POV (Point Of View)

Hi Folks,

I get depressed a little when I think of all the talking I do and have done about writing over the years. Has it mattered? Sure, to a few writers here and there. But what I see as silliness and BS was around a long time before me and it will be around long after I’m gone.

Still, I talk about writing here and on my other blog. I’ve talked about writing in presentations at various conferences, to writer’s groups and in seminars and workshops over the years. (As my mom used to say, “Until I’m blue in the face.”) (grin)

And the biggest difference any of it has made, really, is moving a bit of air from one place to another.

The talking was (is) fun. Thinking I was making a positive difference was rewarding. But I really need to learn to smile, nod, and keep my thoughts to myself. However, as I wrote above, this is a lesson I have yet to fully take on board. Lucky you. (grin)

As evidence of that unfortunate fact, today I’ll talk about Point of View, most often skipped-over by writers as POV, or by more cutting-edge, chique writers as the all-new “deep” POV. (I wrote a post on “Deep POV” back in 2016 HERE and later in 2019 HERE.)

Just to be clear, some of those are successful writers, and I wish them well. Hey, whatever works. But some of them write dialogue without quotation marks because one guy did it one time in one novel successfully (if you measure success as that the next day around watercoolers all over the nation readers were discussing the technique instead of the story).

And some of them are the writers who won’t publish their works in ebooks because they “hate” ebooks. (Seriously? Isn’t that a little like selling only carpet in your flooring business because you “hate” hardwood?) Some of them are writers who won’t even read, much less try, Heinlein’s Rules because they aren’t science fiction writers. And the list goes on.

But I digress. To begin my actual take on POV, first let’s get over the dismissive, take-it-for-granted term “POV” itself. To do that, let’s be sure we understand the term “point.” Bear with me.

If you were asked to consider a particular “point of light,” there would be no confusion once you knew which light Source you were supposed to focus on. Or if you were asked to actually BE a “point of light,” you would be requested to serve as a Source of inspiration. So “Point” equals “Source.”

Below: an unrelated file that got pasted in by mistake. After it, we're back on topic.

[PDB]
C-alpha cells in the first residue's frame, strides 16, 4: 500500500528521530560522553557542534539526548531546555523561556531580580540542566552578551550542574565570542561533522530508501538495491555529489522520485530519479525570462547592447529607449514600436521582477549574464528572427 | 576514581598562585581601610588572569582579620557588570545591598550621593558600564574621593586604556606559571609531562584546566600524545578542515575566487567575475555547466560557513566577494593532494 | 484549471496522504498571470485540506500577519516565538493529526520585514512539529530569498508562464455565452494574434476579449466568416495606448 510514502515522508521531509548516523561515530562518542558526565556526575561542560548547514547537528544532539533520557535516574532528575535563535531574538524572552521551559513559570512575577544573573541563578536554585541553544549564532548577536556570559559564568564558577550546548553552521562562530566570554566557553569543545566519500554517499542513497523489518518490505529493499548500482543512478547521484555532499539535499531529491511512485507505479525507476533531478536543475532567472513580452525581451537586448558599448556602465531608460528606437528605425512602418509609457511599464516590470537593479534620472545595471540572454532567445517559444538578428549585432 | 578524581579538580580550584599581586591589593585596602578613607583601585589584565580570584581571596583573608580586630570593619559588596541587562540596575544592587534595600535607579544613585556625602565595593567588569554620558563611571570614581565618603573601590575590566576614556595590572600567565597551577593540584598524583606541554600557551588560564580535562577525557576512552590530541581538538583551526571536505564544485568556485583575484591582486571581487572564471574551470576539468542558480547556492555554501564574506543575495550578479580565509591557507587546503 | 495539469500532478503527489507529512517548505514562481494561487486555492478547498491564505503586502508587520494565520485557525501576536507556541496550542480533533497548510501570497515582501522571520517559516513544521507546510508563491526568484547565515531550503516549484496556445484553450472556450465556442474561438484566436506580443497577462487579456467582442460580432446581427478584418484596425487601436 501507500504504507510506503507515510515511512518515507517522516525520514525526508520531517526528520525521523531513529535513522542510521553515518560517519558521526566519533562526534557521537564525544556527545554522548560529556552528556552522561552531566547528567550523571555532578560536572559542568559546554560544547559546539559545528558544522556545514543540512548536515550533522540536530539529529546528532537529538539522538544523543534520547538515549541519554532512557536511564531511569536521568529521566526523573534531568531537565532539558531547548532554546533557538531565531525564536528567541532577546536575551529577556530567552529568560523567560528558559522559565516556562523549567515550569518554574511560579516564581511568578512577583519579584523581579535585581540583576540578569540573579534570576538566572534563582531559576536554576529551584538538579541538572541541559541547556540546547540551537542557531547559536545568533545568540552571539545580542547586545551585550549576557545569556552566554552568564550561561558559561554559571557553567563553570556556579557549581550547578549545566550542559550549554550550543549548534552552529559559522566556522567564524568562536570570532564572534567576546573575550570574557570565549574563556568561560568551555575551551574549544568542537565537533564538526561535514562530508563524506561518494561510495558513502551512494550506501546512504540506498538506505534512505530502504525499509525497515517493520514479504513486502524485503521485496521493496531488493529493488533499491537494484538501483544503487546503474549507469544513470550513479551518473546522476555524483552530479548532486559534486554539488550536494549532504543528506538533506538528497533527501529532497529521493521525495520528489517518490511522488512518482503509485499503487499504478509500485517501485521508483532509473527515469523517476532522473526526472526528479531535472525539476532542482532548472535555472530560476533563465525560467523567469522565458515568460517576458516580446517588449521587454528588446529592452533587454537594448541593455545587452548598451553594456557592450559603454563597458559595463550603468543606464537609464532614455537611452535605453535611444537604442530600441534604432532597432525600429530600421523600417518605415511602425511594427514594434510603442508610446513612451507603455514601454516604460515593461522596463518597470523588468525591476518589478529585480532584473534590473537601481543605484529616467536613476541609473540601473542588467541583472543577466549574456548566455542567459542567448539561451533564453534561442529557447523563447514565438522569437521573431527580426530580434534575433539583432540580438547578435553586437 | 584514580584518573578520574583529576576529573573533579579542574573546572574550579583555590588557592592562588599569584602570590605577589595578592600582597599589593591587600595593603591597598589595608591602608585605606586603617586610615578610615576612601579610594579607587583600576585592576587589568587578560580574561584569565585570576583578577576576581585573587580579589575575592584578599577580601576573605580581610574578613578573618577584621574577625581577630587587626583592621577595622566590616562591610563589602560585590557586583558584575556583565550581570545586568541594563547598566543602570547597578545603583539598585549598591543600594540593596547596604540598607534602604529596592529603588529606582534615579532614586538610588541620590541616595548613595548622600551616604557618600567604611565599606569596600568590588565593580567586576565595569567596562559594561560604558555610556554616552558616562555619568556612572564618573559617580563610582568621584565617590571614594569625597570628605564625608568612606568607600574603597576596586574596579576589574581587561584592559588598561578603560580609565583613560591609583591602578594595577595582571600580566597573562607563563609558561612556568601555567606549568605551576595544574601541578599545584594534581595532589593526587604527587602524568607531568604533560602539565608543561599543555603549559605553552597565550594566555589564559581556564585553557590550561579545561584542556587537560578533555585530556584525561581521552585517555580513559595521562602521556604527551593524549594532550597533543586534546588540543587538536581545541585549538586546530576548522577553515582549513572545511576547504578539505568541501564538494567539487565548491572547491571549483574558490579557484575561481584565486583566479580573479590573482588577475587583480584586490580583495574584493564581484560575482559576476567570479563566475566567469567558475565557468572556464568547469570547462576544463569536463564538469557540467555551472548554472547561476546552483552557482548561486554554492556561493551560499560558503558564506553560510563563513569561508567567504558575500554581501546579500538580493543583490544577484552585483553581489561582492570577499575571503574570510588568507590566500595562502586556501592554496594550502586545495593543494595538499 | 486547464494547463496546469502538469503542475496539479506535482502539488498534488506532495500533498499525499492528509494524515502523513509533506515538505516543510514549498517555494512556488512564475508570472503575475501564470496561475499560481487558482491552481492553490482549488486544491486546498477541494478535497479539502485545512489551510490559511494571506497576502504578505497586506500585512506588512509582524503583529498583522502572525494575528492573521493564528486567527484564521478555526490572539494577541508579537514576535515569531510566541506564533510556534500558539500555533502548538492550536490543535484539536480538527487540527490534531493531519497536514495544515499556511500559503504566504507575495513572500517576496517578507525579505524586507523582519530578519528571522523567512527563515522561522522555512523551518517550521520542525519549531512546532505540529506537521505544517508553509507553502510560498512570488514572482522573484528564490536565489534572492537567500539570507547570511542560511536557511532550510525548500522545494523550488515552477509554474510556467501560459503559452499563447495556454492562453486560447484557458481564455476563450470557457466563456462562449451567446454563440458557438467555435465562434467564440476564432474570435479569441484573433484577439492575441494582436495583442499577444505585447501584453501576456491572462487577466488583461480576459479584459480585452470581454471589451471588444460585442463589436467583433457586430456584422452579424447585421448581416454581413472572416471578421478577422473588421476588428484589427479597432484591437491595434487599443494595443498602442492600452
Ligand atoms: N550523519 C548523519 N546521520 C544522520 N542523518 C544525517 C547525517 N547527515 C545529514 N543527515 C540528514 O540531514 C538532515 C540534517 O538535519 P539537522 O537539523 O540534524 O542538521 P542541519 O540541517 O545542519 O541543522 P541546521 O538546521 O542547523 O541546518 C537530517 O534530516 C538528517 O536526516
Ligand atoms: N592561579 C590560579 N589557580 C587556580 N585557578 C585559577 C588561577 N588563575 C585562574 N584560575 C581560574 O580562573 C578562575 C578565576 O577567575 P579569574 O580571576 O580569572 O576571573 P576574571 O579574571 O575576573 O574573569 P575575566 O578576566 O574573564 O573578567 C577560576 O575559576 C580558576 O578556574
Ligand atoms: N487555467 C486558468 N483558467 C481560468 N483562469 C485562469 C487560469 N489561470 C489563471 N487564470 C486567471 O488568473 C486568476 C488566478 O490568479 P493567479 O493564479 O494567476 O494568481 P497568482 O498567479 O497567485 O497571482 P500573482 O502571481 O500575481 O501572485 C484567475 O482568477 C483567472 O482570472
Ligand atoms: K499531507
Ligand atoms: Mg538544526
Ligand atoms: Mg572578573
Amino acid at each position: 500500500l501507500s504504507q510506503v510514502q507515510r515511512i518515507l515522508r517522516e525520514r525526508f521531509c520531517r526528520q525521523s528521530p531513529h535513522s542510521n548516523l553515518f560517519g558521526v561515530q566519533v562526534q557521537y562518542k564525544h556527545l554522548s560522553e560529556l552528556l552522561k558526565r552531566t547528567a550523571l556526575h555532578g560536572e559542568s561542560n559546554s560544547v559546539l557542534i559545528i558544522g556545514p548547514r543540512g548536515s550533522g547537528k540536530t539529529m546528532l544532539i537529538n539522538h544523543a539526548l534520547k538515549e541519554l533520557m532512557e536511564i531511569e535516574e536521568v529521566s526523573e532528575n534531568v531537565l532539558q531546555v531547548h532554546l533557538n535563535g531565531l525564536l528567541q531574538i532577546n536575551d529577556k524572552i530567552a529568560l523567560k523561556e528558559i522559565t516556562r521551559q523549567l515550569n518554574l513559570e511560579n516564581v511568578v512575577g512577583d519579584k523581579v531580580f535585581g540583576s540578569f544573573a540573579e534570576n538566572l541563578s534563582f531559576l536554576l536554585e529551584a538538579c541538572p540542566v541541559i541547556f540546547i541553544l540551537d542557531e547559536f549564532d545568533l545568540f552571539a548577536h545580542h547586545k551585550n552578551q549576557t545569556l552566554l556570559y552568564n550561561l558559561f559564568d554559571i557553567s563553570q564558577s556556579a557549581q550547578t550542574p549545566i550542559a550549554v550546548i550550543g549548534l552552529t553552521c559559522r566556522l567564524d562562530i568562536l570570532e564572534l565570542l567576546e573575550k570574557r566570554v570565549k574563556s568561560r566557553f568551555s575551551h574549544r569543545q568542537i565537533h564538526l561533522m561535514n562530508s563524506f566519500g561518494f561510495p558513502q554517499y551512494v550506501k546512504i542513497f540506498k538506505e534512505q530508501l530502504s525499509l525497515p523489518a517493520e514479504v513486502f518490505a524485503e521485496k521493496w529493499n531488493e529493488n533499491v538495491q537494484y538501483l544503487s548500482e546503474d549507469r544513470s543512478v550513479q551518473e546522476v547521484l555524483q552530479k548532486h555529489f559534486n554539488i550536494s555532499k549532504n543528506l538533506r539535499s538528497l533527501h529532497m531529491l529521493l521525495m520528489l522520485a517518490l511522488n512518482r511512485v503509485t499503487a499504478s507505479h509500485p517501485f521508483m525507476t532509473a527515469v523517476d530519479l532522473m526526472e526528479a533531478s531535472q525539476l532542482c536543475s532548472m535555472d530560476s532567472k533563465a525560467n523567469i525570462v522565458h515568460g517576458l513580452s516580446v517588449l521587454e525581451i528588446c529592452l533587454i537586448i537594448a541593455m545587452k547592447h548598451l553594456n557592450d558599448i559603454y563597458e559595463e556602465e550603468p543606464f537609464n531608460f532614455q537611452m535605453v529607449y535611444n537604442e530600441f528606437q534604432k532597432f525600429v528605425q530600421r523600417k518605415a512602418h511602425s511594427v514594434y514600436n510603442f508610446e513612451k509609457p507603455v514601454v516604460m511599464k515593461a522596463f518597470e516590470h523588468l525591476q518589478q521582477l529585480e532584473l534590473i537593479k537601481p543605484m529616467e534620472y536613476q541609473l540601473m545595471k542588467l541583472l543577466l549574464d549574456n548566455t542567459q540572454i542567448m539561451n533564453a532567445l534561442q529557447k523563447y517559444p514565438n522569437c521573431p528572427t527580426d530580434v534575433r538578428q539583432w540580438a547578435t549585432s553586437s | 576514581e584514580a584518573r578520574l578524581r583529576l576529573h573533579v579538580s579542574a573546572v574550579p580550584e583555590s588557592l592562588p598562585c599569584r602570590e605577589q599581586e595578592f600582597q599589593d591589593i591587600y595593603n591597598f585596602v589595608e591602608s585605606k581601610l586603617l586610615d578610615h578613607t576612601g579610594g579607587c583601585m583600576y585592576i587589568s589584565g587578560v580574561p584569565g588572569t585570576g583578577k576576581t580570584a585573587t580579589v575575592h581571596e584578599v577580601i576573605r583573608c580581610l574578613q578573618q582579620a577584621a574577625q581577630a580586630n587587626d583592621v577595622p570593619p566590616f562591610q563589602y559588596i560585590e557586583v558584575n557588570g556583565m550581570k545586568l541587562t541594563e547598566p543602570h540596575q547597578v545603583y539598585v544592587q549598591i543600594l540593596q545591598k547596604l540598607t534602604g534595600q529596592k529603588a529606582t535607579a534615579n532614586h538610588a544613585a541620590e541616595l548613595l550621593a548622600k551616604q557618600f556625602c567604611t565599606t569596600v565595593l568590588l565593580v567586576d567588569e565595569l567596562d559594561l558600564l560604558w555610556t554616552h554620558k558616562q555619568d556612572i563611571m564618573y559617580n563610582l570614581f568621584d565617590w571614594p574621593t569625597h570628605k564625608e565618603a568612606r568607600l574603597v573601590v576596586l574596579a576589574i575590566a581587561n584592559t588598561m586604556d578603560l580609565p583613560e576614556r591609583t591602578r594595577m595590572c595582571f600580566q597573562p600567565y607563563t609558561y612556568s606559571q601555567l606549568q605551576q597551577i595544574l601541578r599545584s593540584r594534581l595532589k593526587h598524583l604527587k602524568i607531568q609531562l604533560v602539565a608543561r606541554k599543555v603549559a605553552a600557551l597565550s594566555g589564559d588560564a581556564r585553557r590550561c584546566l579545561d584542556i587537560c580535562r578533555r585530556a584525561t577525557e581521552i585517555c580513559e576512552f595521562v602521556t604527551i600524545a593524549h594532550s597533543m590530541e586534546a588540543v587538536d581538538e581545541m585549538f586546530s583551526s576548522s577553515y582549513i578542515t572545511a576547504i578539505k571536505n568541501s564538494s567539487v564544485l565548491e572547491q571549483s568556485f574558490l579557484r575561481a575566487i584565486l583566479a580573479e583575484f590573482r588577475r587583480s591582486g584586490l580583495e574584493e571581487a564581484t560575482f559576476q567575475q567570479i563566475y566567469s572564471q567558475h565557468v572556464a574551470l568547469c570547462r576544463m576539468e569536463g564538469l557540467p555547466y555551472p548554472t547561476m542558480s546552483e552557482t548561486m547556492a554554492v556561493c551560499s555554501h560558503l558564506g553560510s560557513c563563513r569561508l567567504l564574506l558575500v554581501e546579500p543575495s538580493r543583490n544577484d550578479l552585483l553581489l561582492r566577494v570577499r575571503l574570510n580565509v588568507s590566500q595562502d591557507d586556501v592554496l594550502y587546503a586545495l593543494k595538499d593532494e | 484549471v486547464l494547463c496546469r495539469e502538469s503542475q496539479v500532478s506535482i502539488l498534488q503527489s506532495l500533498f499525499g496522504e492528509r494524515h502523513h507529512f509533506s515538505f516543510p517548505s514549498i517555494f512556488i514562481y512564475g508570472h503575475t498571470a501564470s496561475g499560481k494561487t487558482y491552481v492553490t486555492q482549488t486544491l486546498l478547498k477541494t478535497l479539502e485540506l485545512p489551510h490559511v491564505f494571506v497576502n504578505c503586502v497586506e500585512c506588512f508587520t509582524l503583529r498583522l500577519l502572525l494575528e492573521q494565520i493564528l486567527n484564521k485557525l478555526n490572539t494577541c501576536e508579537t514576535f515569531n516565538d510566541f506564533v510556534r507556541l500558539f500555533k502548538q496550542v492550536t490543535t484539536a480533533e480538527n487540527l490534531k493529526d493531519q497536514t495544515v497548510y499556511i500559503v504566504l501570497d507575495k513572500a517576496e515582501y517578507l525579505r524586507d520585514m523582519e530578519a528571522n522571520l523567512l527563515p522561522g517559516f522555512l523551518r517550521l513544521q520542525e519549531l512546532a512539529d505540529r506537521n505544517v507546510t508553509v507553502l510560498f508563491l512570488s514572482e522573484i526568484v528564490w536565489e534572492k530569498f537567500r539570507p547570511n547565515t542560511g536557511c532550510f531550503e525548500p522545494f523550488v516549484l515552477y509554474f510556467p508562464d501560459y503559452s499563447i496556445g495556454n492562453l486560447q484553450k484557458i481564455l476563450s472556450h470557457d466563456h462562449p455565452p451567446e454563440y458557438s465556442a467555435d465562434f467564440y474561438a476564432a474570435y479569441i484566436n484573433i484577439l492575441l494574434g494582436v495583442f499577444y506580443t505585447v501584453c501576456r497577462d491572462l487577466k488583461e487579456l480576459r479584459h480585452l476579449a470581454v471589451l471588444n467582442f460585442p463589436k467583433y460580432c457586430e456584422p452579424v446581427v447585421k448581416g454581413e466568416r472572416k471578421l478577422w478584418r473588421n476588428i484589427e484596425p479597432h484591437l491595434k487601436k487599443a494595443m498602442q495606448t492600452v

So the writer provides a “point of view” so the reader can sense (see, hear, smell, taste, and feel both physically and emotionally) the setting, action, pacing and other integral parts of the story through a particular source. That source would be the POV character.

What does that mean?

It means that every word on the page—every aspect of every setting, every word of spoken or heard dialogue, every slow or fast action—should be filtered through that POV character’s physical senses and accompanied by the character’s opinions. If the POV character notices something he has an opinion of it, and both what he notices and his opinion of it go on the page.

Repeat after me: Nothing. Else. Matters.

Whether you decide the narrator is godlike and “omniscient” (sees and knows everything) doesn’t matter. The point (source) of view is still the character through which the reader is observing the scene of the moment.

It also doesn’t matter whether the writer “chooses” to write in first person (I), second person (you) or third person (he, she or they). (Second person use is a very elevated skill that appears in fiction only occasionally and almost always in concert with one of the other two. I won’t get into it here.)

Regardless of the writer’s choices, the story is still presented through one or more Point (Source) of View characters.